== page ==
Brought to you by
It’s not just that we’re located on this beautiful Caribbean island and U.S. territory. It’s also that Puerto Rico has become one of the world’s climate change ground zeros following the September 20, 2017 devastation of Hurricane María, from which it is still recovering.
Part I: Overview
Here are five original articles published in 2018 by TRJ Editor Alex Díaz, as the island dealt with the immediate aftermath of the storm.
- The post-María Puerto Rico story you won’t read anywhere else
- Series of resilience-funding reports leave Puerto Rico naked, unless this man steps up
- During our darkest moments, focus to see the light
- The future arrived 9/20. Let’s face it.
- The huge elephant at Leonides High
Part II: Santurce
The coast to the left, facing north, is fast-eroding Condado Beach, and the pond at center is Condado Lagoon, highlights of the world renowned tourist district. The neighborhood just south of that, on the other side of the Baldorioty Highway you see bottom-right, is the historic and today hipster Santurce neighborhood. Ten minutes west on Baldorioty (below the picture) is Old San Juan, 15 minutes north is the international airport.
Condado is flat up to the highway. Walk across and you start a climb up to an elevation that features the east-to-west, hyper-urban Ponce De León and Fernandez Juncos avenues. As the climate emergency kicks into high gear and approaches or overshoots the feared 2 degree Celsius temperature rise in the next 20 years, sea levels are expected to disable Condado. One logical scenario has people and tourism assets moving up the road. To Santurce.
And not just from Condado. Countless communities across the San Juan metro area cannot escape the coming wave of epic coastal and river flooding and will be looking for a higher-elevation place to move that can provide the available housing, central location and urban amenities offered by Santurce as by no other place in the capital city.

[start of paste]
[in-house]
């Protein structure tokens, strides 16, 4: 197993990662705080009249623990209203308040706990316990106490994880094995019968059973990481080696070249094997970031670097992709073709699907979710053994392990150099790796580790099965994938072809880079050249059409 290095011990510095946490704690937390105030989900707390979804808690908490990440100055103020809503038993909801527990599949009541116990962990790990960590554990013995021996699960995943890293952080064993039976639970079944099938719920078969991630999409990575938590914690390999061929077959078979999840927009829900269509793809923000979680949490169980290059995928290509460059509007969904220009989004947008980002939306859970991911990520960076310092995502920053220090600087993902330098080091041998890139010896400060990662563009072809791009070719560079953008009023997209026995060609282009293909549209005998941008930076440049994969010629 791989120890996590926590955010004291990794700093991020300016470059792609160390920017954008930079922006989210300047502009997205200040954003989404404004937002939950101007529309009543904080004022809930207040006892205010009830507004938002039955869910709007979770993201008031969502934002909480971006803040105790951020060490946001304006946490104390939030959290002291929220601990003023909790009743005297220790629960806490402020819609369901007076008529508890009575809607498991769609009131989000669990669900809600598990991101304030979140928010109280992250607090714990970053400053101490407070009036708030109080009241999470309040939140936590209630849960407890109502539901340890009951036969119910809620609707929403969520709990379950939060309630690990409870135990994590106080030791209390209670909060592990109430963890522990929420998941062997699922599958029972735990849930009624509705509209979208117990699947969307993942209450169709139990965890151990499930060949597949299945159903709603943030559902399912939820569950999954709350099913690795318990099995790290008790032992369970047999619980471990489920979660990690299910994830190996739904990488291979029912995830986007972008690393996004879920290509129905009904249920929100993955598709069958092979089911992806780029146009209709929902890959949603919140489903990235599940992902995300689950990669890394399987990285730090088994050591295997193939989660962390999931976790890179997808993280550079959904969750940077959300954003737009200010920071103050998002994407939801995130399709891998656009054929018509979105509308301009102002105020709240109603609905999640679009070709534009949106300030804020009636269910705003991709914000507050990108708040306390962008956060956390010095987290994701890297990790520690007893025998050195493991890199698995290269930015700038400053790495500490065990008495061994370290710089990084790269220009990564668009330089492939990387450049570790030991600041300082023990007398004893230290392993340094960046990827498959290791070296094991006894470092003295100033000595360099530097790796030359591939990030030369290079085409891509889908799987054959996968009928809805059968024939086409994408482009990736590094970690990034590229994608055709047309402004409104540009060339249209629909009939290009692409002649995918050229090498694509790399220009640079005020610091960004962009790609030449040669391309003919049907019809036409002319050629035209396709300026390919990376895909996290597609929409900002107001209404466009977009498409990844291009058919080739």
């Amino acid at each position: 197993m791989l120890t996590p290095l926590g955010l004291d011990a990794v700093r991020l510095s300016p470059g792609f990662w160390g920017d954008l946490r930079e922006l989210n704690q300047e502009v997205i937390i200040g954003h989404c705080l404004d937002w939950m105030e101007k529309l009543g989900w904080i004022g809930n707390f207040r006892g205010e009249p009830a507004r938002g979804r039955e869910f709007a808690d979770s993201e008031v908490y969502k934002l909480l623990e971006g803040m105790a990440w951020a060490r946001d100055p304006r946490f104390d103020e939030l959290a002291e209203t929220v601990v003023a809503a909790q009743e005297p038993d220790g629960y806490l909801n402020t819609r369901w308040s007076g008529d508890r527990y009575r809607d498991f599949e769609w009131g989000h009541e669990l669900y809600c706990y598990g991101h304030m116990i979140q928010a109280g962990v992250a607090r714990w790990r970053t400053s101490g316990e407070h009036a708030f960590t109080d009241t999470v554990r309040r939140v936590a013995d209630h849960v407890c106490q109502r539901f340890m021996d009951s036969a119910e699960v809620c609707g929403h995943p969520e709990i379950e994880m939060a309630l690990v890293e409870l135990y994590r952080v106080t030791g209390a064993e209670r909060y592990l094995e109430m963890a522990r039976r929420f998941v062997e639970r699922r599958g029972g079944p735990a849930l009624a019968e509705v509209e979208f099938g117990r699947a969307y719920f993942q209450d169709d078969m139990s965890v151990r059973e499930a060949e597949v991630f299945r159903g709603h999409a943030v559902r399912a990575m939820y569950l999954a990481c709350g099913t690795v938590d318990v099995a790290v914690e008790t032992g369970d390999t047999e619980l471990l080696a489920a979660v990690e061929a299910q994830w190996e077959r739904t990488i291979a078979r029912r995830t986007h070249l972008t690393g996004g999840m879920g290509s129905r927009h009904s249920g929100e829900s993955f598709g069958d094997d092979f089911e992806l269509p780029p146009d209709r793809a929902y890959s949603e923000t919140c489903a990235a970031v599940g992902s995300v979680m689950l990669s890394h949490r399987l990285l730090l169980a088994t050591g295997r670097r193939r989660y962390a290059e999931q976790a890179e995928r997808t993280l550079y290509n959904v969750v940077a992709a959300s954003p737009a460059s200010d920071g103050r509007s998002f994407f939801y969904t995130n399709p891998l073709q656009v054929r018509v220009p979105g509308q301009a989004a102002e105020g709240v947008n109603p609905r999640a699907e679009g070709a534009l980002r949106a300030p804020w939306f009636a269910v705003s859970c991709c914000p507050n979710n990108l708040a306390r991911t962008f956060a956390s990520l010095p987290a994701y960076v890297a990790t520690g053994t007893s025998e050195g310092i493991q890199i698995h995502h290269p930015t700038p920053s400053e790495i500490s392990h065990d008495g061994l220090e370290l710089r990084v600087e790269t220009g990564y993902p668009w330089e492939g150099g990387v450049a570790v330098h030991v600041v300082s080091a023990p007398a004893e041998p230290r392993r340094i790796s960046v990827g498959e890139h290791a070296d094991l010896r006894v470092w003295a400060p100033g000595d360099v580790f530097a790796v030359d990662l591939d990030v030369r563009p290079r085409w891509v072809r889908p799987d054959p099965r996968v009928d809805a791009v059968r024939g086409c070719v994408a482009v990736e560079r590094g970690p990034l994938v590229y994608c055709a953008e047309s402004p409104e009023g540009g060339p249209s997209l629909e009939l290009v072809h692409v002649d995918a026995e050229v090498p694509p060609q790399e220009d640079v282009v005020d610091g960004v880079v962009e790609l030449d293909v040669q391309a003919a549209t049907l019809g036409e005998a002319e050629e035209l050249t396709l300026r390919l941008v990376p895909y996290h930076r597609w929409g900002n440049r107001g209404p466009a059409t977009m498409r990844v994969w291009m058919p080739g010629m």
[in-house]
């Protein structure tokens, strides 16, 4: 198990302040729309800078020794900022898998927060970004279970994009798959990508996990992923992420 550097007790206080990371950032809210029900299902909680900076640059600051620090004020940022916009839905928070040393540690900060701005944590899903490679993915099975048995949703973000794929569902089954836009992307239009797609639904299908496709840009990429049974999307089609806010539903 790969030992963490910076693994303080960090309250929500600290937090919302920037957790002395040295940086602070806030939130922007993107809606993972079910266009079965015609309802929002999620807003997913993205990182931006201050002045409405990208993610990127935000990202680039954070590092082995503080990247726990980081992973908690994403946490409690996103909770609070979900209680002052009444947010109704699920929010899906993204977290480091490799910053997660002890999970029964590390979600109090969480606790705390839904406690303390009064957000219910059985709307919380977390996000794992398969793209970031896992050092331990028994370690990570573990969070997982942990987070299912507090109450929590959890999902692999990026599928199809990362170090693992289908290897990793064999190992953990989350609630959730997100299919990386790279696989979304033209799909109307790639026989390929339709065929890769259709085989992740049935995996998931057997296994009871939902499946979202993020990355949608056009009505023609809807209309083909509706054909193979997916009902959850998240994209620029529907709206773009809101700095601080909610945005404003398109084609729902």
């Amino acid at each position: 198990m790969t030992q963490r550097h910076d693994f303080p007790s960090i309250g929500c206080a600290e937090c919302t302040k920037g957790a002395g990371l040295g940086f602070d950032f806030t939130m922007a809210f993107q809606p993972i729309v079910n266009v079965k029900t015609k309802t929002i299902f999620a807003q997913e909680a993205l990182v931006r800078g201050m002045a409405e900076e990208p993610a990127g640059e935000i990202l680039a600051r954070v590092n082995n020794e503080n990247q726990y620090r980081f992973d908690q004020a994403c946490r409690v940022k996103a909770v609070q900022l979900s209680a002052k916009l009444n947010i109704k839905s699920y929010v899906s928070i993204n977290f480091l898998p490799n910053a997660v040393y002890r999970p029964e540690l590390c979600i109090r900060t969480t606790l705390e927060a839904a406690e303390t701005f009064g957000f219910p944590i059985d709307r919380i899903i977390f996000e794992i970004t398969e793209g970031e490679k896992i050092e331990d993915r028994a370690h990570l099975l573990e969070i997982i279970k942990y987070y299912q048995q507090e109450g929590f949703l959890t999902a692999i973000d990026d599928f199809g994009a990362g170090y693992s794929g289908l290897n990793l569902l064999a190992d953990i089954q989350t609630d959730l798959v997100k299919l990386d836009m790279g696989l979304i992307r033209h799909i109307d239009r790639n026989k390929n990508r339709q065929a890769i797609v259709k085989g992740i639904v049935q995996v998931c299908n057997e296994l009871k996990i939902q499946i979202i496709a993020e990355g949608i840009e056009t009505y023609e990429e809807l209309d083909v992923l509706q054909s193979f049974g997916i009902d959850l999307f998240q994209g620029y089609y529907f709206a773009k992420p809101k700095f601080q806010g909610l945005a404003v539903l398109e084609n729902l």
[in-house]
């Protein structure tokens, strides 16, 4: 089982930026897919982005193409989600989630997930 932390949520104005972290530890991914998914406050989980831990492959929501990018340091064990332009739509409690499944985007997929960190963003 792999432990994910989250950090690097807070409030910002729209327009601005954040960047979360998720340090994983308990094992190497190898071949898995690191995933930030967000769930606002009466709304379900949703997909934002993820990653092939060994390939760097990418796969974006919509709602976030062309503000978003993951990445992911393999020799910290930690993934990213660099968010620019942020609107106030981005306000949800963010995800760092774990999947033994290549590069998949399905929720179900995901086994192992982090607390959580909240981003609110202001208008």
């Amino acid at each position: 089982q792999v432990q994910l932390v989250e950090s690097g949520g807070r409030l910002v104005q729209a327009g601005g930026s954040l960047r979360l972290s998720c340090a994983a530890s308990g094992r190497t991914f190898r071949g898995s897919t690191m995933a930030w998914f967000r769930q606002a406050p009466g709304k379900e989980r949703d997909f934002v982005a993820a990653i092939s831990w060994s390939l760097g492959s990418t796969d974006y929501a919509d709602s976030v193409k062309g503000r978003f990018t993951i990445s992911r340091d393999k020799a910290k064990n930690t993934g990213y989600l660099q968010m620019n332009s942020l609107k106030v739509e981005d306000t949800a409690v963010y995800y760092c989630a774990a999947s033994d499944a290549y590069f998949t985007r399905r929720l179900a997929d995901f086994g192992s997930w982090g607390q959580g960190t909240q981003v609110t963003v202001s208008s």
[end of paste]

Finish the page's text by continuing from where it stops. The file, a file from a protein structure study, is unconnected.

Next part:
And not just flooding and sea level. People will also look to escape life disruptions caused by a host of other severe climate hits, which have turned ever-more frequent and intense: hurricanes, of course, and heat waves, droughts, wildfires, plagues, to name the most common.
But will Santurce be ready? Better yet, what will it take for it to be ready? It is a question being asked by a growing number of communities not just around Puerto Rico, but around the world, given the little time remaining and the monumental obstacles presented by such a massive migration.
To get a sense of how this would apply to Santurce, TRJ approached Sagrado Corazón University located on the west end of Santurce, in partnership with the university’s Nuestro Barrio (Our Neighborhood) program that promotes a cultural and entrepreneurial renaissance in the area, and the SCU School of Communications. We asked a group of SCU journalism students to take a look at various dimensions of the challenge. Here are their posts, written during the 2018 fall semester. The stories, listed below by theme, were done in Spanish to spark a wider reading and we hope decisive action by local residents.